Numerous Improvements Set For Xbox One; Too Little, Too Late?

Steve Anderson : End Game
Steve Anderson
The Video Store Guy
| The video game industry has gone from a mole hill to a mountain in no time flat, Chris DiMarco is your Sherpa as you endeavor to scale Mount “Everquest”

Numerous Improvements Set For Xbox One; Too Little, Too Late?

While Microsoft's position in the latest round of the console wars is perhaps best described as weak against its chief competitor Sony, Microsoft certainly isn't down and out yet. In fact, a couple of new developments are poised to emerge that could give Microsoft a bit of advantage as we carry on down the next round of the console wars. So what are these two happy developments? A bit of augmentation in the visual presentation, and a whole new feature of sorts besides.

The news came in two parts, which is how some of the best stories come around. One came from a report from Xbox's Boyd Multerer, director of development, saying that developers would start reaching 1080p resolution on the Xbox One fairly soon, as said developers get better used to the hardware and its operations. While games have been coming out in 1080p for PlayStation 4 for some time now, Microsoft has been a bit behind the curve. Even "Titanfall" only brings out 792 lines per frame, still a bit off par. Multerer points to things like Microsoft's unusual graphics processor and improvements in software optimization. Some might brush that aside as a mere excuse, but it makes a note of sense given how different the graphics processor is this time around.

But that wasn't the only bit of news to perk up the Xbox One's future: further word, this time out of the Game Developers Conference in San Francisco where Microsoft offered up some discussion of the DirectX 12 API, a new update that's set for release later this year that will give developers more of a hand in how the hardware shows the visuals in game. That's going to be a big help in getting games to the 1080p point, which is going to prove a serious help in terms of getting Xbox One games running at the same resolution as the PlayStation 4.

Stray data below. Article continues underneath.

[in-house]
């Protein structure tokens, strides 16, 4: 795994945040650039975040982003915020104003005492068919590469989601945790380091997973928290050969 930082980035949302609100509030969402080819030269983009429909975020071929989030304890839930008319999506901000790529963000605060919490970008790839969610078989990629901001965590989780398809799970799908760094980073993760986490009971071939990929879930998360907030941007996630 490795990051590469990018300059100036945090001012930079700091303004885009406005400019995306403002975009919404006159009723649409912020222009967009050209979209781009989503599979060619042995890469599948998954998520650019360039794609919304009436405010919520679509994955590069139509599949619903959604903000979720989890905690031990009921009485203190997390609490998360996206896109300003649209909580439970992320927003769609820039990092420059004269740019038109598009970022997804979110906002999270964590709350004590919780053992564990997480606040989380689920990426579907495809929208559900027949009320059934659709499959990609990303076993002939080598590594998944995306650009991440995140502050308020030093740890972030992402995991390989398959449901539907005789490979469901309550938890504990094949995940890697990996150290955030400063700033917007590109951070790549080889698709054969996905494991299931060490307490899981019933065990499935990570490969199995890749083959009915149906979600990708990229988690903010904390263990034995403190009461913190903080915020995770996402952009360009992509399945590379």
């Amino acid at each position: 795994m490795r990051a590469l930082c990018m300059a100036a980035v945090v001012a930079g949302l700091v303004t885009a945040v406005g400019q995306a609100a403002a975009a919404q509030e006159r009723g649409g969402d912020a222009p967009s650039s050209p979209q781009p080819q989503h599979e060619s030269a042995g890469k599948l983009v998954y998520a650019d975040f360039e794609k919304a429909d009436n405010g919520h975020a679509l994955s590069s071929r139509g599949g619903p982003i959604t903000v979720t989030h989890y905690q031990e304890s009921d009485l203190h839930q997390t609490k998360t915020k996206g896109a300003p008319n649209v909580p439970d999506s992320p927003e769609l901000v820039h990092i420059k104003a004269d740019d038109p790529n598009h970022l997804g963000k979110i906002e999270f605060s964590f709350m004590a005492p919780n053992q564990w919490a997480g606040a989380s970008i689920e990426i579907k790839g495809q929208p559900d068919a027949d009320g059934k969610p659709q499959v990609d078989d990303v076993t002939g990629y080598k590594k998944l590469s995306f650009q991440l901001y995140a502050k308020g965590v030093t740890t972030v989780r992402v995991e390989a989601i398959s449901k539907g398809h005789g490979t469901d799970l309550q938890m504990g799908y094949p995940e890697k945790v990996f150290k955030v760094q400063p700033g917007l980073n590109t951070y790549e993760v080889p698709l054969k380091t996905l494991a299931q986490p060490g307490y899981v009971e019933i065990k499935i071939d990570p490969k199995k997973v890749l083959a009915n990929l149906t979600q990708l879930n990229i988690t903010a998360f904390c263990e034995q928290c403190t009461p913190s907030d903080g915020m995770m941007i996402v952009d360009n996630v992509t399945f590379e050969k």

These two points together work together with a point I raised in yesterday's article. See, if Microsoft wants to really compete in this generation of the console wars, it has to not only match what Sony's offering right now, it has to exceed that. With these developments, Microsoft is that much closer to meeting Sony, and the faster it can do that the better, especially with new games likely to follow in the short term. There are still some other issues to be addressed here, most notable among these the substantial price discrepancy between the PlayStation 4 and the Xbox One, but as more games emerge for both systems, that may well be next on the block.

With virtual reality systems likely to come to both consoles, it's not exactly a long bet to say the two systems are really going to be working to get the fence-sitters into one camp or another. Given that there are plenty of fence-sitters out there to account for between the two systems, we may be seeing big moves from both camps, and soon. So to answer the question in the headline, no, it's not likely to be too little too late for Microsoft. But Microsoft will have to put on a sound followup to this development lest it end up being too little to fend off the advantages Sony has right now.
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